OK, so they’re asking me for a bit more information than I typically like (I wish I didn’t have to open an account to buy their product), but I actually smiled when I was filling out the form fields at the messages that popped up as a result of my answers (I agree, my name is great). Payments are important, but that doesn’t mean they have to put us to sleep. If your company has any personality lurking underneath that slick payment facade, let it out! It only makes customers happier to be associated with you.

4. Dribbble

Dribbble payment page design example

Why I like it: The form incorporates best practices.

Sticking to certain best practices when it comes to designing payment page form fields is key to providing a good checkout experience. Among them:

  • Putting spaces between number groups in the 16-digit card number field
  • Being clear about the format for inputting dates
  • Automatically recognizing the user’s card type

In addition, it’s a beautiful payment page design and not intimidating in any way whatsoever. In short, I wouldn’t hesitate to collaborate with Dribbble on any future activities that involve the decrease of my bank account balance.

Other Payment Page Best Practices

  • Keep coupons low-key. Calling attention to coupon and promo codes is like waking up the theoretical tiger. When people see an empty field asking them to insert a coupon code, they immediately want to fill it in — even if they don’t have a coupon. Many customers will leave your site, head to Google and start searching. The internet being what it is makes this the ultimate distraction. People may eventually get pulled away from the task of searching and abandon the purchase altogether or, even worse, stumble on a coupon for the competition. Instead, make the coupon field available for those in possession of this bit of shopper’s gold with some subtle positioning of that tiny phrase, “Have a coupon?” Those who have one will find it; those who don’t will ignore it and continue the checkout process.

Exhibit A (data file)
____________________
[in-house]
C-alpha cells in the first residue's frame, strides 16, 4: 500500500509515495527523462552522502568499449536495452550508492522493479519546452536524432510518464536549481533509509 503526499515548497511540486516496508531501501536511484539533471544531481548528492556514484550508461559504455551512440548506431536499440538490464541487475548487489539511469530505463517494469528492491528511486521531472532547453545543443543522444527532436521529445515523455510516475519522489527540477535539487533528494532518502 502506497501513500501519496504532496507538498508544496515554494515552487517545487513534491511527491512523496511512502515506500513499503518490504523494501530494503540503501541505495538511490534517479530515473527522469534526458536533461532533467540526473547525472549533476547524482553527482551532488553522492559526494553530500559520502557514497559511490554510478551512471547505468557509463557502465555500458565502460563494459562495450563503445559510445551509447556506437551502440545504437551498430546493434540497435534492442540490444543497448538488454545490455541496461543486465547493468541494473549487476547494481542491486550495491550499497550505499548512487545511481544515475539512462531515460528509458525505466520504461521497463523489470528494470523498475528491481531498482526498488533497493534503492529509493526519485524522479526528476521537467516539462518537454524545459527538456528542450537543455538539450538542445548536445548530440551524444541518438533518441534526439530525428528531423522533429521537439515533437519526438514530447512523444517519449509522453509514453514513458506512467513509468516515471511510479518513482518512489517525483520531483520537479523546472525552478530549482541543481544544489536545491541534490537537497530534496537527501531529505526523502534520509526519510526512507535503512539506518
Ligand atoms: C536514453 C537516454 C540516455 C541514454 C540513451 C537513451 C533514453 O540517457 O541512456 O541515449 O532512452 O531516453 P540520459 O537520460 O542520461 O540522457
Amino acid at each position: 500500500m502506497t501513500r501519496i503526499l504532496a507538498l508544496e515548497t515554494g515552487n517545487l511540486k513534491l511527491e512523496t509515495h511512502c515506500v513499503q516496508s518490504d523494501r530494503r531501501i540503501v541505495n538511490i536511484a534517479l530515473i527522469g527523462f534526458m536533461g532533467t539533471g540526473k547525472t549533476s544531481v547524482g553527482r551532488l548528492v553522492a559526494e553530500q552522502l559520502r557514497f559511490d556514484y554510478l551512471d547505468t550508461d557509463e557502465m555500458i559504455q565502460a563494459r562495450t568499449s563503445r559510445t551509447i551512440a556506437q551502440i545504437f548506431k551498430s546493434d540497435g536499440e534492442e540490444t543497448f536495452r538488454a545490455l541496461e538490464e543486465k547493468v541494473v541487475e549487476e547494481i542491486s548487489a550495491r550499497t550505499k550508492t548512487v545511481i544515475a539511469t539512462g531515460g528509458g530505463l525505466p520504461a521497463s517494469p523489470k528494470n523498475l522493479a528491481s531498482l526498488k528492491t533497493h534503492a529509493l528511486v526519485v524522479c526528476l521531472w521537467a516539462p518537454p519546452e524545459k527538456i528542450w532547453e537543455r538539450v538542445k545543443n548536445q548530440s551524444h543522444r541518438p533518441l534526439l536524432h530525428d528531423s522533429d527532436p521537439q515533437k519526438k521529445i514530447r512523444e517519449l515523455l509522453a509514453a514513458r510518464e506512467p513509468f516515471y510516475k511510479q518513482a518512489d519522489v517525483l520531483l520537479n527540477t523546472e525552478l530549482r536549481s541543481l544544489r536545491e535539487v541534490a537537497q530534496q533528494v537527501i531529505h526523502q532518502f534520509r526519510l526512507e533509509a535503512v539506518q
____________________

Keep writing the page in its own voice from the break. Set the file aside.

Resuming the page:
• Offer one-click order options like Apple Pay, Google Pay and Click to Pay. By placing these buttons as options on your checkout page, you’re streamlining the payment process to the point of almost being nonexistent. These and other digital wallets are catching on fast among consumers, thanks to their convenience and flexibility; they also offer a greater level of security for both customers and merchants.

How Does Your Payment Page Stack Up?

Now that you’ve seen these examples, take another look at your own checkout page — how does it compare? If some or all of these elements are missing, there’s more you can do to up your payment page game.

BlueSnap’s Payment API makes it easy for you to build a custom checkout experience that truly reflects your brand while we do the heavy lifting on payment processing. Plus, our payment gateway lets you add the one-click order options that make checkout a breeze. Our wide range of payment tools has everything you need to design a high-converting checkout page.

I’ll say it again: Most online checkout pages are… what? If you’re ready to change those adjectives as they apply to your own checkout page, we’re here if you need us!